This summer, Emma Corrin, who joins season 4 of The Crown as Princess Diana, found herself on the same plane as Vanessa Kirby, who starred as Princess Margaret in seasons 1 and 2. “We had this moment of reunion as if we were long lost sisters. It was so nice,” says Corrin, 24, of the instant kinship. (The pair had only met briefly before.) “It’s because you’re part of a family.”
In joining the esteemed series, Corrin has forged connections not only with A-list co-stars like Olivia Colman, Tobias Menzies, and Helena Bonham-Carter, but become part of a lineage of talents from seasons past and future. Though she’s a relative newcomer among her colleagues (previous credits include the Epix Batman spinoff Pennyworth), she captivates from the first moment she appears onscreen, portraying Diana as a shy teen both forward and demure with Josh O’Connor’s Prince Charles. Over the course of the season, Corrin takes Diana from a young girl of 16 to a confident and increasingly independent 28-year-old.
Corrin spent an audition-packed year fighting for the role, and embodying one of the world’s most famous women presents distinct challenges. “If you say her name, you instantly have her image, you have her voice, you have her mannerisms. That’s a very intimidating thing to be up against,” she says. Joining Peter Morgan’s high-profile series in a pivotal role, Corrin is sure to have a brush with overnight stardom—and its accompanying highs and lows—much like Diana. “All these feelings of excitement, the novelty of it, the fear and the confusion, that’s all what she would have been feeling. Exactly, like play by play,” Corrin says. But fame is something she’s steeled herself for. “I live in a flat with my three best mates from university, none of whom are actors. It keeps you grounded. I never want to get lost in it.”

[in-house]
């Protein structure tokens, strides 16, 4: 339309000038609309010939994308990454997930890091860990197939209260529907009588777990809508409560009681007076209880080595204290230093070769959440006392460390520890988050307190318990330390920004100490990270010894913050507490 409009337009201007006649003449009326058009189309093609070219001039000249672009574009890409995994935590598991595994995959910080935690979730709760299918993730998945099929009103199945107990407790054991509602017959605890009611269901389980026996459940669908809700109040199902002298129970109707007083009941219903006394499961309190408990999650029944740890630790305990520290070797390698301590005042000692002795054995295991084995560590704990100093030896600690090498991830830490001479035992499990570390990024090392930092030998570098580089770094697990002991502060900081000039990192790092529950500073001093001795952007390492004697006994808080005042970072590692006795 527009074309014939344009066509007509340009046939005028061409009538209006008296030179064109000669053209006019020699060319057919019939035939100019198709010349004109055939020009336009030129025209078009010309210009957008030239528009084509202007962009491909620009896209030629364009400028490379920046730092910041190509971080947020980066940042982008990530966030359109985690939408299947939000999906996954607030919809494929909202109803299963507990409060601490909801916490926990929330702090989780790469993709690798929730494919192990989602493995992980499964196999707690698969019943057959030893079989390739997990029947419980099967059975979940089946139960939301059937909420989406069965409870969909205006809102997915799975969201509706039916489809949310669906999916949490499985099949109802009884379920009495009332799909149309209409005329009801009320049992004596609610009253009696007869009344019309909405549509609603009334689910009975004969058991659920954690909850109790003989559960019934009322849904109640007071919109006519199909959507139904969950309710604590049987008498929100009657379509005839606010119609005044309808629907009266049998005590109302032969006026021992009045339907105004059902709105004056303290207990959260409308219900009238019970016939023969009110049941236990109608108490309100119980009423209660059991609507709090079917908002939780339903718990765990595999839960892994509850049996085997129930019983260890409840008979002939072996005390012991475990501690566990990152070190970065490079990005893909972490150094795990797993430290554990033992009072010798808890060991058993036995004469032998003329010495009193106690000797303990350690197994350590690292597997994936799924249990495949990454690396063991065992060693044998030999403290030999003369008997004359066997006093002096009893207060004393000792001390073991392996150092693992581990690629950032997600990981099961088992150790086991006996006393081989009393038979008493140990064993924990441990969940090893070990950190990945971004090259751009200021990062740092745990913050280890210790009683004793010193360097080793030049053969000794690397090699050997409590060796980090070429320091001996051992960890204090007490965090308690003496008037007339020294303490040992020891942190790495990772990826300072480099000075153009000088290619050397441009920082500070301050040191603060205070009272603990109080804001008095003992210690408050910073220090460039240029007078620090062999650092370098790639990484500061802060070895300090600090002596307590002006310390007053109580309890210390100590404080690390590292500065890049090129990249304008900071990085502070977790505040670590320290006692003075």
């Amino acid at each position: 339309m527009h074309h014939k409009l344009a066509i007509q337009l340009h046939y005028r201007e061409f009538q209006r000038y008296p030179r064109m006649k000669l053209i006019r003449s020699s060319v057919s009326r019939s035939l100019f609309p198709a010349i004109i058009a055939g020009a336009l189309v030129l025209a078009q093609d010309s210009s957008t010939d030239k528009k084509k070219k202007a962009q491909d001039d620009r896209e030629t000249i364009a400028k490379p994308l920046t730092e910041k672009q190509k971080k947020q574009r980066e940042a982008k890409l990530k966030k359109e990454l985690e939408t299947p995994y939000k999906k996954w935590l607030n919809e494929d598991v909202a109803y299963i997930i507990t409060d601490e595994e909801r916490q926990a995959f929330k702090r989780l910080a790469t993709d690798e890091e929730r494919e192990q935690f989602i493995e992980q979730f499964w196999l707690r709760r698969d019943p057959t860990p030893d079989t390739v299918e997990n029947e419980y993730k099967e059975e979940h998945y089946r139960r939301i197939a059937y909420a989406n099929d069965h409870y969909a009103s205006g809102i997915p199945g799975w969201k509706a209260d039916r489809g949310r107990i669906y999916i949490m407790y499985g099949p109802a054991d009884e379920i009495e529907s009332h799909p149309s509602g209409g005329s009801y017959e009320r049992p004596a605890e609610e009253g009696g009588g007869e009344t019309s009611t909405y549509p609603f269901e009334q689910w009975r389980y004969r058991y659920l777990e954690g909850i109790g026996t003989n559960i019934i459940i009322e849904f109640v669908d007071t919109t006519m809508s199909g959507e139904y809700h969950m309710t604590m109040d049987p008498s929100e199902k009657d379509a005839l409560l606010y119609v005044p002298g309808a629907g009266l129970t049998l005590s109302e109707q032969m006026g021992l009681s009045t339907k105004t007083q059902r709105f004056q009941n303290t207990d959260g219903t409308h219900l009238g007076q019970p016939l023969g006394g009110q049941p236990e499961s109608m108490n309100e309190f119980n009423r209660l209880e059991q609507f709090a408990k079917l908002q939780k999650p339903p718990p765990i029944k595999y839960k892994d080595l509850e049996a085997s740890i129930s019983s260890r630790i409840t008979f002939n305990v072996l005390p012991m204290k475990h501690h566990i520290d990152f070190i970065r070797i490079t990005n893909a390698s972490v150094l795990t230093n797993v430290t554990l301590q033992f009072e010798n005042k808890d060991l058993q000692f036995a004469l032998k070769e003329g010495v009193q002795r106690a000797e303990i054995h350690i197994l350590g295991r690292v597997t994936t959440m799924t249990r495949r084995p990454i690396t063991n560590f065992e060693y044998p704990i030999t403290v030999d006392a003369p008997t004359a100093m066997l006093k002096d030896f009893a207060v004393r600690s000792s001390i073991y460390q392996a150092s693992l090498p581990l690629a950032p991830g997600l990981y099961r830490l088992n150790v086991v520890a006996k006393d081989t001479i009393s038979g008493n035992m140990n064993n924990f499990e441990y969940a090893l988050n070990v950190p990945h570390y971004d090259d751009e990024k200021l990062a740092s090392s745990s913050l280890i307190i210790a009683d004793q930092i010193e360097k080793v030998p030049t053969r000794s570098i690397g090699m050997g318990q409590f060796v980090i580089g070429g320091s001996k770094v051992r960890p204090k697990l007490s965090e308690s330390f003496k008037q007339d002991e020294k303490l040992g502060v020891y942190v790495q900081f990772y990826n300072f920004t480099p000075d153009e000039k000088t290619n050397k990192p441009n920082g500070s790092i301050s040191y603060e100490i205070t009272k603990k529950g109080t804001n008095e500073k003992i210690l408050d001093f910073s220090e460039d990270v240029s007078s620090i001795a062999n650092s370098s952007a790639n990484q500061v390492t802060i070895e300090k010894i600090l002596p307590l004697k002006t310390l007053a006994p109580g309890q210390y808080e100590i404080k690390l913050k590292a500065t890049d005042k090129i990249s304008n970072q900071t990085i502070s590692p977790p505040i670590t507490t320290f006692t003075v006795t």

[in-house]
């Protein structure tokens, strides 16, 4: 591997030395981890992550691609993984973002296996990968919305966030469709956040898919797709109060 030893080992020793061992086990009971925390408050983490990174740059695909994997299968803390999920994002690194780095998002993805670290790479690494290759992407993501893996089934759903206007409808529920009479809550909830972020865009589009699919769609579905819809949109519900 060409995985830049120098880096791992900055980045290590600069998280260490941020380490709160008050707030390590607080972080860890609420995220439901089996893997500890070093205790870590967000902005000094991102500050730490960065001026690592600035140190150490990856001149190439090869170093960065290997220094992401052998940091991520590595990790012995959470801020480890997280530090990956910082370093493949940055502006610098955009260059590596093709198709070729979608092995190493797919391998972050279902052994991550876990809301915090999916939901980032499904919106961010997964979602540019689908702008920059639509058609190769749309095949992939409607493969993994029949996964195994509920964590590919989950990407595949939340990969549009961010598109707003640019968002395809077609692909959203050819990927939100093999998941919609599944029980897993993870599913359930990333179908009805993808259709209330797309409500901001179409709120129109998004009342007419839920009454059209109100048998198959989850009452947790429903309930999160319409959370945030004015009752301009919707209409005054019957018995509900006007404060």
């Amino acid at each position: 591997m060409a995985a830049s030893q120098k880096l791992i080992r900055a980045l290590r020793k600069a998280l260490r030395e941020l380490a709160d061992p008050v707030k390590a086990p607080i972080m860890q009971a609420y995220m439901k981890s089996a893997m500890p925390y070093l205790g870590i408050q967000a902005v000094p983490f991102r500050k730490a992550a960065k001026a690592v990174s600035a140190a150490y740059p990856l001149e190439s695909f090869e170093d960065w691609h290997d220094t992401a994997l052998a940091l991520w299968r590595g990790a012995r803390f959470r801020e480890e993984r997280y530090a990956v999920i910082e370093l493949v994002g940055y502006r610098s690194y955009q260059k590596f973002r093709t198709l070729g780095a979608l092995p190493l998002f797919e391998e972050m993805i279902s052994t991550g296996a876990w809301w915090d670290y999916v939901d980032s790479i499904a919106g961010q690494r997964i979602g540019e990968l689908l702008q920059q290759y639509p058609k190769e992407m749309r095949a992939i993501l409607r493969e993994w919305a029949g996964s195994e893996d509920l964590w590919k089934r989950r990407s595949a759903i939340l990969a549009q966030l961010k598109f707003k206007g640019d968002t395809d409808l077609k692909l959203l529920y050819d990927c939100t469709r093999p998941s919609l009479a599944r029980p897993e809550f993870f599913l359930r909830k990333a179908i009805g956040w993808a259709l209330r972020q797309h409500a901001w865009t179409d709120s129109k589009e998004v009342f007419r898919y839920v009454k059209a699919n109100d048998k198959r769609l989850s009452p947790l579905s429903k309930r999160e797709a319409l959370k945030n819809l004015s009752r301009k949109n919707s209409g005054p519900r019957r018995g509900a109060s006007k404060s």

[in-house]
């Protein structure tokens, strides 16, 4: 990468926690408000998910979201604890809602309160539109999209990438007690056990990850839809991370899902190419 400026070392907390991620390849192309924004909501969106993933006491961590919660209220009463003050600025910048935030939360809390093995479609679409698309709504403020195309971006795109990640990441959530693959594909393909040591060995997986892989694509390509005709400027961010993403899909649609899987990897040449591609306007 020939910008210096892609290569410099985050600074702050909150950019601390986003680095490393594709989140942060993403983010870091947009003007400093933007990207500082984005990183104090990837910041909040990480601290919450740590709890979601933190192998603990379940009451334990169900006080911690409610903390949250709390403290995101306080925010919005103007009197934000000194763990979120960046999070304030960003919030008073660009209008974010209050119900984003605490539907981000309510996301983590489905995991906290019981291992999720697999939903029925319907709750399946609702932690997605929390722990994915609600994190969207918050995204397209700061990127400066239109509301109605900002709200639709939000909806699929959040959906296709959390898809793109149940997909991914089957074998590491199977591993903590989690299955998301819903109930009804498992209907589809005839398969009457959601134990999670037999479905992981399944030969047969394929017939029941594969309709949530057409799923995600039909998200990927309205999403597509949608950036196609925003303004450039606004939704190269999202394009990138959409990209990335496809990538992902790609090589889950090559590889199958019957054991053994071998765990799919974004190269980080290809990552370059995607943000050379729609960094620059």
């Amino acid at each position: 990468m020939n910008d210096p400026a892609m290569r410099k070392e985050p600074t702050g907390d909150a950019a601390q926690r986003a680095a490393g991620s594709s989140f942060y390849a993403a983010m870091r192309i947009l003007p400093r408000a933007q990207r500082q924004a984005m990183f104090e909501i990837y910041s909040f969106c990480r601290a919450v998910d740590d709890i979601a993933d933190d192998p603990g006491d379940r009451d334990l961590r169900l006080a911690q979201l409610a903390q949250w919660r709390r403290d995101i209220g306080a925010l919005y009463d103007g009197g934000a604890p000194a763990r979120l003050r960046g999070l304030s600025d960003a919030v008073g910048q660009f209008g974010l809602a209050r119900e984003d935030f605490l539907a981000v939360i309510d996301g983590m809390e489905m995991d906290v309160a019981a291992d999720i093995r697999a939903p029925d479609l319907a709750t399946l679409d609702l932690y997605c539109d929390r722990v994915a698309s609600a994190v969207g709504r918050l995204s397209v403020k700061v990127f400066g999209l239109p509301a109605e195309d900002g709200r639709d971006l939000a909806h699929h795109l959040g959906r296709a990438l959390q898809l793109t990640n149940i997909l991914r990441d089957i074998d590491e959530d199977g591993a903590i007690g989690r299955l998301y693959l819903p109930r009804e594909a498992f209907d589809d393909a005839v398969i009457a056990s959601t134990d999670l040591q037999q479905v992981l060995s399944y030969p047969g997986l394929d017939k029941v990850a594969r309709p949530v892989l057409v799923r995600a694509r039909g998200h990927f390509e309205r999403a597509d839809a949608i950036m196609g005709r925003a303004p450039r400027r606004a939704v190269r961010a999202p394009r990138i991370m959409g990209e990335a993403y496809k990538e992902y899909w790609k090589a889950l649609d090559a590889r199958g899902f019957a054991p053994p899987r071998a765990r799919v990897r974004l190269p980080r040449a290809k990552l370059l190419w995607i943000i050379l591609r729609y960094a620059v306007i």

You were quite young when Diana died. How did you study her?
Peter’s scripts helped immensely. I watched one documentary called In Her Own Words, which is fantastic because it’s narrated by her and you have her telling her story. You’re not going to get closer to an actual version of events than that. Then working with William Conacher, who was my dialect coach, and Polly Bennett, who was my movement, character coach. Working on her physicality and her psychology, that’s when I really felt like I could get my teeth into her.
What was the casting process like?
I initially went in to read when they were choosing a girl to play Camilla for season 3. They called my agent and said, ‘Can Emma come in and help read. We’ll pay her, it’s not an audition, we just need someone to read for Diana in these scenes. Josh [O’Connor] will be there, and all the producers and the director and casting directors will be there.’ It was an absolutely absurd situation.
I treated it as an audition—a very non-pressure audition. I think that’s a great lesson in retrospect, on making opportunities your own. I did a lot of work on her and the character. It was fun because she’s a phenomenal person to read about and to explore.
They asked me to go on camera which I thought was weird. I remember going outside, calling my agent and being like, ‘Maya, something changed in that room. I think they were interested. The director wanted to work with me and they wanted me to go on tape.’ It was absolutely surreal, looking back. I don’t know how I didn’t go a bit insane. I think I probably did go a bit insane.
There’s a great deal of dancing this season. Was that something you felt prepared for?